Computed Tomography (CT), also referred to as computerized tomography, represents a significant advancement in medical imaging technology. By harnessing the power of X-ray and computer technologies, CT provides physicians with high-resolution, cross-sectional images of the body’s organs and structures.
The manner in which CT images are presented is crucial for accurate interpretation. Most images are obtained in the axial plane, meaning they’re viewed as if the observer is looking from the patient’s feet towards their head. Therefore, in this standard orientation:
- The right side of the patient corresponds to the left side of the image, and
- The topmost part of the image is anterior (front).
To better differentiate between bowel loops and other abdominal organs and to assess the vascularity of normal anatomical structures, many patients are given both oral and intravenous contrast media. The timing of image acquisition after contrast administration is vital. The earlier the images are obtained post-injection, the more arterial enhancement is seen. As time elapses between contrast injection and image acquisition, venous and equilibrium phases are visualized.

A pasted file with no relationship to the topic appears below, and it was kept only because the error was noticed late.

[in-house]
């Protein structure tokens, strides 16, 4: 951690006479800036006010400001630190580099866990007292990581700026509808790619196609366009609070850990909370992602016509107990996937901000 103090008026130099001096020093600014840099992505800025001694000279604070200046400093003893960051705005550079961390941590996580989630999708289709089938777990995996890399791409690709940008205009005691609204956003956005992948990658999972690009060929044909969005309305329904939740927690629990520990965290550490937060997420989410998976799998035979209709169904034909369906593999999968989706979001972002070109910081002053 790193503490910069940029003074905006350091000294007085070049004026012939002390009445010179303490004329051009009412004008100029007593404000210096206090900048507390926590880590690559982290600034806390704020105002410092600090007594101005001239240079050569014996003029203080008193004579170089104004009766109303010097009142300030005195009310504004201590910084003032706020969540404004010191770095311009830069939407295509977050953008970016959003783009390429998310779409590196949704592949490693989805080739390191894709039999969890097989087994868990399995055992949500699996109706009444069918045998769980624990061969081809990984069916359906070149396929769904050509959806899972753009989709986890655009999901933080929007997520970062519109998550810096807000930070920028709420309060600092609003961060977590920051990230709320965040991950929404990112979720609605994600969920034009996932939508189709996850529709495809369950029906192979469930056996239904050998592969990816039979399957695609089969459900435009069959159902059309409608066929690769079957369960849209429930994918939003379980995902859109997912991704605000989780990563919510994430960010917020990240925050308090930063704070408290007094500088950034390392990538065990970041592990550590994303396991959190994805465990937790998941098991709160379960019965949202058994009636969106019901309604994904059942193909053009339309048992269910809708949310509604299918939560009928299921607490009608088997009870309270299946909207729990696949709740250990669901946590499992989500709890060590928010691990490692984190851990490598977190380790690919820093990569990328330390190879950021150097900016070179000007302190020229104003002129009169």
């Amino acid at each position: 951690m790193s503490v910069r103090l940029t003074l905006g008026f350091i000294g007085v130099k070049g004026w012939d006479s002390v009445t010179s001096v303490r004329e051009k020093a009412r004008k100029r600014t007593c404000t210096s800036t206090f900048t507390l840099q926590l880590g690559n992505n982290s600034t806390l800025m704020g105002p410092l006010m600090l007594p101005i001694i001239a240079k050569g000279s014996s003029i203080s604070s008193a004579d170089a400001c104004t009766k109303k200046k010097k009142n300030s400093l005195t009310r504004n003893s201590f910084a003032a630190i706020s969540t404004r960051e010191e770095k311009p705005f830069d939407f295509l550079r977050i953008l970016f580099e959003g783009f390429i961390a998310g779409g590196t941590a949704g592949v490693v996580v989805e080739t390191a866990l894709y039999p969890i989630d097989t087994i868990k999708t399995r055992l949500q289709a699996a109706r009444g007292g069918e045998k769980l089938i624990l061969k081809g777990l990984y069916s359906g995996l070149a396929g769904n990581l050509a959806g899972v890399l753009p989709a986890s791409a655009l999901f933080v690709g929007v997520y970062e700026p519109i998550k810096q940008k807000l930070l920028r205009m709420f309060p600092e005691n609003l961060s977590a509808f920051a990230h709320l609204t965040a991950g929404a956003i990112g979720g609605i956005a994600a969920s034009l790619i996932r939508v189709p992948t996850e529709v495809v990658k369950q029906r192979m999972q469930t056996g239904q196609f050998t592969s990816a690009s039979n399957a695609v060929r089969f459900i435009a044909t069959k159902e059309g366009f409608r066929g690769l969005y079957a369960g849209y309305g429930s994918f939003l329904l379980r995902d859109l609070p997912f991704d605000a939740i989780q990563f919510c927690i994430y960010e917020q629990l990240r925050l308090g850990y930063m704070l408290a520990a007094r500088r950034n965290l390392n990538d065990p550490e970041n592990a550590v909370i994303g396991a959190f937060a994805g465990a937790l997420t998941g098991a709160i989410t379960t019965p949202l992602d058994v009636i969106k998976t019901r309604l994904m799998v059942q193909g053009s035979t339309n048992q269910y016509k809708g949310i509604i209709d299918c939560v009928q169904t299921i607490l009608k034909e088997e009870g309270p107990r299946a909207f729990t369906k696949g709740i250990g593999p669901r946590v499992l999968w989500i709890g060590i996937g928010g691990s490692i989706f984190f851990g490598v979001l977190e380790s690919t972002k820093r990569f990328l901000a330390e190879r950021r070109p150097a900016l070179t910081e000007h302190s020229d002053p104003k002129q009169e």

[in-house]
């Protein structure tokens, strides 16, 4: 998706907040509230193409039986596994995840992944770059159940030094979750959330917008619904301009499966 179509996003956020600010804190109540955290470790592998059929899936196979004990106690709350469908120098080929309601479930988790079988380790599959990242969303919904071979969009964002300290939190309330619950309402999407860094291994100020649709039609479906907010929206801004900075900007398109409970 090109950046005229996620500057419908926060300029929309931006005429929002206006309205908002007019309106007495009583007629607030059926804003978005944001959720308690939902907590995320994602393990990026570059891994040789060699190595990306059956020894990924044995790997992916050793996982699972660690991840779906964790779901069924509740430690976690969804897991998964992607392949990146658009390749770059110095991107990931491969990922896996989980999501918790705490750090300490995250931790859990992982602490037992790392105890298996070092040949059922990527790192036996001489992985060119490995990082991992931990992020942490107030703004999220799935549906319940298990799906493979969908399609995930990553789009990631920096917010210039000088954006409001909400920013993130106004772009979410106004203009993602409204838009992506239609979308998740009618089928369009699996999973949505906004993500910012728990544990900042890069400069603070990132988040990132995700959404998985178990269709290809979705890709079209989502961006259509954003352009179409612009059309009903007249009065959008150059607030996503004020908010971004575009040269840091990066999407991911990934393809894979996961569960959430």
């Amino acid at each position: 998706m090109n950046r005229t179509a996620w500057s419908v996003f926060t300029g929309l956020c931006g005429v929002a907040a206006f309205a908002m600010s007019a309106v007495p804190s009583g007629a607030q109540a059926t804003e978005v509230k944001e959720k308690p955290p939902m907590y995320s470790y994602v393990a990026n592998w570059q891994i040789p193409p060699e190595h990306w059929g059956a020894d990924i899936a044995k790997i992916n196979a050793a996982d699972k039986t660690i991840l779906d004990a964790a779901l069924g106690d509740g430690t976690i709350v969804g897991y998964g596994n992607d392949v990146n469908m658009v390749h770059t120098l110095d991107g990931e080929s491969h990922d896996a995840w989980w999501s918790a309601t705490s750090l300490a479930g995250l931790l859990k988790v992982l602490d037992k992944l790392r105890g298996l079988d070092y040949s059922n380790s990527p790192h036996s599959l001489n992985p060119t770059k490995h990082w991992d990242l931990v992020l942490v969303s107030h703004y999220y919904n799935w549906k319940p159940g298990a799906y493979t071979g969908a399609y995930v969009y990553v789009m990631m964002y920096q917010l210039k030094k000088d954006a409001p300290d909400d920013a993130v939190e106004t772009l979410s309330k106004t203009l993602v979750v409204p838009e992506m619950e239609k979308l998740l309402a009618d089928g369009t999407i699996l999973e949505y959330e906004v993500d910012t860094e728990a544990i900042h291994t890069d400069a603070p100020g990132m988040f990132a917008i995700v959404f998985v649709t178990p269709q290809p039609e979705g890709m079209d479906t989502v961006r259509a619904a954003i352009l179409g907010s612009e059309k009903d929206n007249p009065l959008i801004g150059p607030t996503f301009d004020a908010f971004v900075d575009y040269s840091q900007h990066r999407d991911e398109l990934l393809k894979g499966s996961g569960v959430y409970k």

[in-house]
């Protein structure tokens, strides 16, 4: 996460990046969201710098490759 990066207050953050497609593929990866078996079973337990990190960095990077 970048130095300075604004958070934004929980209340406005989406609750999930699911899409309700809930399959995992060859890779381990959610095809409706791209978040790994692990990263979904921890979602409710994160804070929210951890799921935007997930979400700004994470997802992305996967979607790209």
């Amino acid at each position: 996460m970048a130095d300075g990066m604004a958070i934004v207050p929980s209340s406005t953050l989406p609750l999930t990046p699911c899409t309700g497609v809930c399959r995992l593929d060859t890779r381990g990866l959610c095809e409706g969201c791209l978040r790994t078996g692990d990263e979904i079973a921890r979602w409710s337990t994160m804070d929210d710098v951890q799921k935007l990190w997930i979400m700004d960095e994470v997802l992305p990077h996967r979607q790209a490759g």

A significant advantage of CT scanning lies in its ability to adjust the gray scale to visualize various tissues effectively. By altering the window settings and window centering, physicians can obtain specific information about different structures, ranging from bones and soft tissues to visceral organs.
With its capacity for detailed, cross-sectional imaging, CT has become an indispensable tool in diagnosing and managing a wide range of medical conditions. It provides physicians with invaluable insights into the structure and function of the body’s internal organs, aiding in accurate diagnosis and informed treatment planning.